All you need to know about prostate cancer

by Tshepy Matloga-Malope
All you need to know about prostate cancer
Reading Time: 4 minutes

South Africa has one of the world’s highest rates for prostate cancer spreading to other parts of the body because men don’t get screened. Tshepy Matloga-Malope presents the facts.

Prostate cancer is the most common cancer among men. According to CANSA, there’s a 98% survival rate with early detection, but only a 30% chance once it has spread to other parts of the body.

What is prostate cancer?

Prostate cancer occurs when cells in the prostate gland grow uncontrollably, forming a malignant tumour. Unlike benign tumours, malignant tumours can invade nearby tissues and spread to other parts of the body through the lymphatic system or bloodstream, a process known as metastasis. The most common type of prostate cancer is acinar adenocarcinoma, originating from the gland cells.

Risk factors

Several factors increase the risk of developing prostate cancer:

  • Age is the most significant, with the likelihood rising dramatically after age 50.
  • Genetics also play a crucial role; men with a family history of prostate cancer or BRCA1/BRCA2 gene mutations are at higher risk.
  • Prostate cancer incidence is higher in African men compared to other racial groups, possibly due to genetic and environmental factors.
  • Diet, obesity, and lifestyle choices such as high red meat consumption and low physical activity have also been linked to increased risk.

Symptoms of prostate cancer

According to Dr. Mulalo Radzuma a Urologist at Dr George Mukhari Academic Hospital says, “Patients with prostate cancer may present with a variety of symptoms, some of which may overlap with those of a ‘big prostate’ (a condition known as benign prostate hyperplasia).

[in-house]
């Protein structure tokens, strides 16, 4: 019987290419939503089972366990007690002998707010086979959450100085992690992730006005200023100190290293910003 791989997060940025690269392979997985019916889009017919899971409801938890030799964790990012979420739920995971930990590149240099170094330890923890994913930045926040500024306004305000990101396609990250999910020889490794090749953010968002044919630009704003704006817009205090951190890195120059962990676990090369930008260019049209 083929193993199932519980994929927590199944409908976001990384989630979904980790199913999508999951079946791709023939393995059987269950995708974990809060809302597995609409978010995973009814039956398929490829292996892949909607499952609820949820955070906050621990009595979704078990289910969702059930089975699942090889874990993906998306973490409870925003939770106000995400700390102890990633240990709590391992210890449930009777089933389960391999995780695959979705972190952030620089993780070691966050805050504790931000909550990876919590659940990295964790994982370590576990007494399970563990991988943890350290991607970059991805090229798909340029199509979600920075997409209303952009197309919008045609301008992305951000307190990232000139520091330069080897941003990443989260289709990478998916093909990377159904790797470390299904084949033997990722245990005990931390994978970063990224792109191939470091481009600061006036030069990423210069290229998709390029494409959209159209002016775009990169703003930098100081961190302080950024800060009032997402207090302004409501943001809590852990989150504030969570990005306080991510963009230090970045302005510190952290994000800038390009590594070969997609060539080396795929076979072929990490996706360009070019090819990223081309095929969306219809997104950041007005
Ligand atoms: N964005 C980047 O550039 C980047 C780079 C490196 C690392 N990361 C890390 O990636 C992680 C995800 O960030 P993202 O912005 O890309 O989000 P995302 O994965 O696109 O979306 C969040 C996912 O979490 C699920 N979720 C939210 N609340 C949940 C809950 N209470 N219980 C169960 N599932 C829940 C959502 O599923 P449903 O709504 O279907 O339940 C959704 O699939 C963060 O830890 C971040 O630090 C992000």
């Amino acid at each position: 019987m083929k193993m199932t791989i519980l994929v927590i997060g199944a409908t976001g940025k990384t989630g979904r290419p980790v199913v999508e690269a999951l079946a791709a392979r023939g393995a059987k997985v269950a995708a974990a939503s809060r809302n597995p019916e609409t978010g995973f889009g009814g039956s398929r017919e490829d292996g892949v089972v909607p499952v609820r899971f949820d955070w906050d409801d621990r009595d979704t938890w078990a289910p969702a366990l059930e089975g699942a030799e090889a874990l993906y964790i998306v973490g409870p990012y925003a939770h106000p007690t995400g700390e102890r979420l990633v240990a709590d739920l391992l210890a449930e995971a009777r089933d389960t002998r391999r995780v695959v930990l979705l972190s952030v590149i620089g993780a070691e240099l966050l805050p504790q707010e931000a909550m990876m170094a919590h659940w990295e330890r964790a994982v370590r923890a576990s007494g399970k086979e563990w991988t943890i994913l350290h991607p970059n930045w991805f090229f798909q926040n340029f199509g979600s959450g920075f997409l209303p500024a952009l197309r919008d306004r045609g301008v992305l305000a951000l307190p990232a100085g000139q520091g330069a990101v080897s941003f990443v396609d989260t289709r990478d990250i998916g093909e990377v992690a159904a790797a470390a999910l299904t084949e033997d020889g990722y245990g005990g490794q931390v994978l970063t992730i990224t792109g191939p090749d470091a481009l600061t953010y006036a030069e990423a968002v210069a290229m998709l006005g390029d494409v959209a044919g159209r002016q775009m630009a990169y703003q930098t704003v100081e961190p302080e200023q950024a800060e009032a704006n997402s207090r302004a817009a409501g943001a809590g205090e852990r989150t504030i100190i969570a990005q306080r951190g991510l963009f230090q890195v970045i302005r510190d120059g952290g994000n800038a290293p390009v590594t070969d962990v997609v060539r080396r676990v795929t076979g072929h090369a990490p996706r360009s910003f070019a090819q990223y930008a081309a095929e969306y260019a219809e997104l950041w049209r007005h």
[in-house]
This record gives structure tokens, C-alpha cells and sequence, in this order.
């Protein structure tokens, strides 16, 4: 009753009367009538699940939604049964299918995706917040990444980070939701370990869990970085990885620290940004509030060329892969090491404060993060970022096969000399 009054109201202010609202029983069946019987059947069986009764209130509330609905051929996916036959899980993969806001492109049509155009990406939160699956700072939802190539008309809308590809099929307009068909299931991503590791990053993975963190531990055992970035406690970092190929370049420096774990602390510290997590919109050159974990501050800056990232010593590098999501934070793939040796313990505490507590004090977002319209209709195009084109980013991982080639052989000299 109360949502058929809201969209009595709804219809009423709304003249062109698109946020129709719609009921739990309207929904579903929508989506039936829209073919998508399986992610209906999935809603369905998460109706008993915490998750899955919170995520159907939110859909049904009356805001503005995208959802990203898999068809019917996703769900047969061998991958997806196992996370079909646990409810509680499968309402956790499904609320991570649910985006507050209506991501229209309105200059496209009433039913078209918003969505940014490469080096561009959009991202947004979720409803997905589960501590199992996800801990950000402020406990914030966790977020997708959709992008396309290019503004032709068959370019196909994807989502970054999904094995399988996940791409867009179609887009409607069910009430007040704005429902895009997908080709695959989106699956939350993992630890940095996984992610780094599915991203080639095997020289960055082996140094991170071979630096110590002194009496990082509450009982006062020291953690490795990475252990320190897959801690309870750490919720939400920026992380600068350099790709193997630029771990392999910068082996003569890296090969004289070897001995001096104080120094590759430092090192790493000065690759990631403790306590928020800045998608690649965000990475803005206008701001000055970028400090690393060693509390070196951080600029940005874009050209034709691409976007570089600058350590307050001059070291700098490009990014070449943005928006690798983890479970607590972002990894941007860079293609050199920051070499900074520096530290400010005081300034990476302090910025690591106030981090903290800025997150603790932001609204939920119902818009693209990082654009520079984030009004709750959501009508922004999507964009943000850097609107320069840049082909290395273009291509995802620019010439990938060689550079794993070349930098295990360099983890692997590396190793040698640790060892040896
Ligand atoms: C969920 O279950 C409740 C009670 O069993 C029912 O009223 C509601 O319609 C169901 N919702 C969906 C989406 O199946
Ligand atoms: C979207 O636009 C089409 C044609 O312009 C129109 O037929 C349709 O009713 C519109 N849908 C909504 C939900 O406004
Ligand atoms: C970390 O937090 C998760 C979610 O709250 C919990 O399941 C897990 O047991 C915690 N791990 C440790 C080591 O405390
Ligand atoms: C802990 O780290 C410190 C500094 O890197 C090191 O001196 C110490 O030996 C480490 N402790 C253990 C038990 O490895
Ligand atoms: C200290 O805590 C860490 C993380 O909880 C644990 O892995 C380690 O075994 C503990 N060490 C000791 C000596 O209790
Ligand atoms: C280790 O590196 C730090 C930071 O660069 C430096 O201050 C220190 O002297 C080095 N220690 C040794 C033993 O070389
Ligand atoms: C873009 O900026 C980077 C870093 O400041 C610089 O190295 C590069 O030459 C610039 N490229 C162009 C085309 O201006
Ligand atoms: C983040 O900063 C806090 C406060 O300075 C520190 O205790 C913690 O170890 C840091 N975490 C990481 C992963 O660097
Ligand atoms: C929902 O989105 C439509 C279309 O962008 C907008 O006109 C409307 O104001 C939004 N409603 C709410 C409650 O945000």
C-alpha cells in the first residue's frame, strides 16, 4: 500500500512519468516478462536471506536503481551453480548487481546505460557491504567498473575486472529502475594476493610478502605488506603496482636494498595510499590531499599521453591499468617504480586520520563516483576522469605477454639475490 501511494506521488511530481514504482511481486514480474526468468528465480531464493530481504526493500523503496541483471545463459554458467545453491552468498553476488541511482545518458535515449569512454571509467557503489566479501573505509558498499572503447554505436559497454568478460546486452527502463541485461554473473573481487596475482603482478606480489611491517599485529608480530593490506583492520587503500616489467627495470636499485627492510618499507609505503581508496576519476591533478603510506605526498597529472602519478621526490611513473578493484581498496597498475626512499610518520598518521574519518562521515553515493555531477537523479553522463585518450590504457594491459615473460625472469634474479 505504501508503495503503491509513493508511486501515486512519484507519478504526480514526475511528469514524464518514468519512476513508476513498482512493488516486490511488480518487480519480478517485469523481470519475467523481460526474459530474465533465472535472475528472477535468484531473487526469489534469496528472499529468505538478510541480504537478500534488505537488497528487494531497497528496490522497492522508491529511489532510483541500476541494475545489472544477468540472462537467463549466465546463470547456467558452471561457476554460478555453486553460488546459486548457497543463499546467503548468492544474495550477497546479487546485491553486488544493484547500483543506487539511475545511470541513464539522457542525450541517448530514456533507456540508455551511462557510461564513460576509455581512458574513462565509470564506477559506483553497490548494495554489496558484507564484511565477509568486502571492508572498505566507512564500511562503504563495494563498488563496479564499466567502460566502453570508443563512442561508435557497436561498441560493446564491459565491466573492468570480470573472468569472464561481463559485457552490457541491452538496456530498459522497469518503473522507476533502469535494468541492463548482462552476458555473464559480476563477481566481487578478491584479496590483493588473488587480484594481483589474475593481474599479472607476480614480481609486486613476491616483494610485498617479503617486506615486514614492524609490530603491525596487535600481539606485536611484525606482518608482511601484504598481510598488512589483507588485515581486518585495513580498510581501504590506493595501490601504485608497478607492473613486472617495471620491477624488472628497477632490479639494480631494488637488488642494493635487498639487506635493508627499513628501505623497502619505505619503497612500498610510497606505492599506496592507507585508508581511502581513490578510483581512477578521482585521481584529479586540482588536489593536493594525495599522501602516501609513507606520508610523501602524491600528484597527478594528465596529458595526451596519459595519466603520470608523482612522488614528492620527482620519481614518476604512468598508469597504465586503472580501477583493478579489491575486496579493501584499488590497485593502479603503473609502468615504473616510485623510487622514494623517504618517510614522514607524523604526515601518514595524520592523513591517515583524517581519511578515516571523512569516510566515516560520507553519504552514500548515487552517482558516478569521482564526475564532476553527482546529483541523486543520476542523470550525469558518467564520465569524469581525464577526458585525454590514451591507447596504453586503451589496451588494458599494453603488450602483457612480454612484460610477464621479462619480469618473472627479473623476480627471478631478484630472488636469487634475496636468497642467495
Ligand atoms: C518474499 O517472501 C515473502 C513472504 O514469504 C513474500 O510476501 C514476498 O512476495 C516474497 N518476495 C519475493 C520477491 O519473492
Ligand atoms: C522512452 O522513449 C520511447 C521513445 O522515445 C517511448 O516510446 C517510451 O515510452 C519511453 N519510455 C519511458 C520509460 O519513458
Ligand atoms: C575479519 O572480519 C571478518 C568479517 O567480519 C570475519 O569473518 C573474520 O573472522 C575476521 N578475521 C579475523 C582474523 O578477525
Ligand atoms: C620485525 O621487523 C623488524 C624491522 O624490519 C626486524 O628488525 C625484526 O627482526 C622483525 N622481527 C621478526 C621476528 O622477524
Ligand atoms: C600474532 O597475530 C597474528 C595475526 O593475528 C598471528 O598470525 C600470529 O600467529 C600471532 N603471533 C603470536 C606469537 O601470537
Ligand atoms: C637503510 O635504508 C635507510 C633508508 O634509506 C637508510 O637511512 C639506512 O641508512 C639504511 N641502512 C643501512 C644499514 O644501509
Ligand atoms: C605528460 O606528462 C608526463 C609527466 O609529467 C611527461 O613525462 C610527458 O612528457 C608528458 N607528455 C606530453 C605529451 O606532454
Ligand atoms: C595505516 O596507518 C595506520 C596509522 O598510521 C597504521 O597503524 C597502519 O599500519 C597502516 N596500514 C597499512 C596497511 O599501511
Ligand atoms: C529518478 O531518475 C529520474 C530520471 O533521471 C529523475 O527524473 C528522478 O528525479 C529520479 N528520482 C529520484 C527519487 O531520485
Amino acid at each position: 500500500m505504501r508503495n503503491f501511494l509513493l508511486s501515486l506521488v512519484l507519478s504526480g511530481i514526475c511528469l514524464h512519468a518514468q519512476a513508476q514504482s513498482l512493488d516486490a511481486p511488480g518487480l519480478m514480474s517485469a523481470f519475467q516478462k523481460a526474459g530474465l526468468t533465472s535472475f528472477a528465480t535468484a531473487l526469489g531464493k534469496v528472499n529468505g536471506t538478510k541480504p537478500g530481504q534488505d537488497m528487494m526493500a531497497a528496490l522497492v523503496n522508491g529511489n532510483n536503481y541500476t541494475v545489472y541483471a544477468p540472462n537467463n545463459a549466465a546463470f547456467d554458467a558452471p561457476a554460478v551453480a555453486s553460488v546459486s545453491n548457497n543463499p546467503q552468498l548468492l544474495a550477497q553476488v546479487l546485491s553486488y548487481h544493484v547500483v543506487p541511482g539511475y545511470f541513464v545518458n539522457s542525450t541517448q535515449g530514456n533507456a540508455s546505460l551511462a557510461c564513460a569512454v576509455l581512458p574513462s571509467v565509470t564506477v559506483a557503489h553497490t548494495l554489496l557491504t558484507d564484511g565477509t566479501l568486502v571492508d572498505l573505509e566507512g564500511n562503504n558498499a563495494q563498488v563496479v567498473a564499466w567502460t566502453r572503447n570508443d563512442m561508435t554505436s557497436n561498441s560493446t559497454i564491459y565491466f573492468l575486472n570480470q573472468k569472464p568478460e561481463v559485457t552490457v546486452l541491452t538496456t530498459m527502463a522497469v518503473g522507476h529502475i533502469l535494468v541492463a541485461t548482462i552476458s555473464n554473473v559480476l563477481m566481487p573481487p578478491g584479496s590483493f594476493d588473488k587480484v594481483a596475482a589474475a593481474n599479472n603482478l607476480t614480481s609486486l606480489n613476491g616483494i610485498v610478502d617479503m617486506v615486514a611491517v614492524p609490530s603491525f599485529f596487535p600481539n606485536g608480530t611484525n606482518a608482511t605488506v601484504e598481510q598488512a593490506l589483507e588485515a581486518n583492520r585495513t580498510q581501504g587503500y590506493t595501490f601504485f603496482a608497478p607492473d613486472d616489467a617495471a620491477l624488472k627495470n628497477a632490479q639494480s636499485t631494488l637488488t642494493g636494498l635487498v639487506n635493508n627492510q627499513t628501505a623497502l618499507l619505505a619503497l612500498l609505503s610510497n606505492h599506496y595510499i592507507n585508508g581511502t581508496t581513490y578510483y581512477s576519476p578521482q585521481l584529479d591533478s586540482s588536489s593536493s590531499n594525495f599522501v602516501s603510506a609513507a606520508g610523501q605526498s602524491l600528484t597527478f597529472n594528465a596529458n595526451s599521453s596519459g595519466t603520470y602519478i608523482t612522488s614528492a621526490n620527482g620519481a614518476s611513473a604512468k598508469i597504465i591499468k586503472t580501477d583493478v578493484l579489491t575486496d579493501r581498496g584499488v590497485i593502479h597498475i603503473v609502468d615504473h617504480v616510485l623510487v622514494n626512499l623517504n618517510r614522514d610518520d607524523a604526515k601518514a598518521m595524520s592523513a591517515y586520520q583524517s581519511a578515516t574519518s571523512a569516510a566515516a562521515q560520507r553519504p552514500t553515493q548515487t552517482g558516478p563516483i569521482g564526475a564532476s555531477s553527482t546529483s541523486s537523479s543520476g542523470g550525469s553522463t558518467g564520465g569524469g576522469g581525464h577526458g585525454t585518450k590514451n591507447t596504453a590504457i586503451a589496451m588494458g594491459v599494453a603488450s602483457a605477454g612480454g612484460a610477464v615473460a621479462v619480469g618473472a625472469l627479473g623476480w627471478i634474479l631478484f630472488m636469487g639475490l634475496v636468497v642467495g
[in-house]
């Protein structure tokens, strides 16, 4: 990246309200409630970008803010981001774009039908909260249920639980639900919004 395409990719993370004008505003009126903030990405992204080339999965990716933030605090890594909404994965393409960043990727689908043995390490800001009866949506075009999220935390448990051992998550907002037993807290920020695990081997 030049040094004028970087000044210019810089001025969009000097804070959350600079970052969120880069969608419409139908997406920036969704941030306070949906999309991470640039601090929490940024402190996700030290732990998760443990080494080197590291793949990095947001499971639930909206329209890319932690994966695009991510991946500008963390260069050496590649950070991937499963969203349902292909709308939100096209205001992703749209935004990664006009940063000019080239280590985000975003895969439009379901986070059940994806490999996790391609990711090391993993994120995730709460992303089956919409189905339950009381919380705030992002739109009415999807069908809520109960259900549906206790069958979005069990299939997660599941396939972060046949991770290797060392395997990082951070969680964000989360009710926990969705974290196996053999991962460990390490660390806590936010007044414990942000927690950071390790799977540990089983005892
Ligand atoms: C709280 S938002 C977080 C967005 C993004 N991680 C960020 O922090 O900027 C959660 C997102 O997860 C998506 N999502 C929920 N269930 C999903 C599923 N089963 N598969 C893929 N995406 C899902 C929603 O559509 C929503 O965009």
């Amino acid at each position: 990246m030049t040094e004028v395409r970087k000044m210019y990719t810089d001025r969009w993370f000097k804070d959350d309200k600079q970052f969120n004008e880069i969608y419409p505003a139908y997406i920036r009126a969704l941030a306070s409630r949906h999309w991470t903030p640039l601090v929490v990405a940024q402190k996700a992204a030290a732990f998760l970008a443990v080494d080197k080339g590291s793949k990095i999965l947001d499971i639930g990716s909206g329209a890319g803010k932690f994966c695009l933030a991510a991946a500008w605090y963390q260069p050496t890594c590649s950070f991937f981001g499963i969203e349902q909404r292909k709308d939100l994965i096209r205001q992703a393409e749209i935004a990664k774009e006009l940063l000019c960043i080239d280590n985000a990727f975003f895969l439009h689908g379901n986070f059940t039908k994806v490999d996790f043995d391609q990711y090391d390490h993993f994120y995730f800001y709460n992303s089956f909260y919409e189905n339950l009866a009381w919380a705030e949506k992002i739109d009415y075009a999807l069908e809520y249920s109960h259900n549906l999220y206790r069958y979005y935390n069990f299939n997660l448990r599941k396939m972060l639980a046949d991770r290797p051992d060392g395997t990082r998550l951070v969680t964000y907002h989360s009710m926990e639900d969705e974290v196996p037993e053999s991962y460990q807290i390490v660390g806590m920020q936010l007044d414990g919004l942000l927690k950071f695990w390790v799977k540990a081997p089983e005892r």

Men with localised prostate cancer generally have no symptoms. They may present with symptoms of benign prostate hyperplasia that are unrelated to the cancer. The symptoms occur when the prostate blocks the urine pipe, resulting in urinating frequently and having a poor urine flow.

Constipation can also occur as the big prostate blocks the rectum. Blood in the urine can occur when there is local spread of the cancer to the urethra. When the cancer is metastatic, the most common presenting symptoms are lower back bone pain; weight loss and cachexia can also occur.”

Early-stage prostate cancer often has no symptoms, making regular screening essential for early detection. When symptoms do occur, they can include difficulty urinating, frequent urination (especially at night), pain during urination, and blood in urine or semen. Advanced prostate cancer may cause bone pain, swelling in the legs or pelvic area, and unexplained weight loss.

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Screening and diagnosis

“The earlier the cancer is detected, the better the outlook for the patient in terms of cure and arresting cancer progression,” says Dr. Radzuma. “Hence the annual drive to get men to see their general practitioners for prostate examinations. The GP takes an elaborate history and does a thorough examination. A digital rectal examination will be done; this is a simple, safe, and most effective means of detecting prostate cancer.

This will be followed by a simple Prostate Specific Antigen (PSA) blood test. An elevated PSA (>4) will prompt the GP to refer the patient to a urologist. Depending on the availability of resources, an MRI can be done to further examine the prostate. This guides the urologist on whether a biopsy is warranted or not and to also help in planning the biopsy procedure.”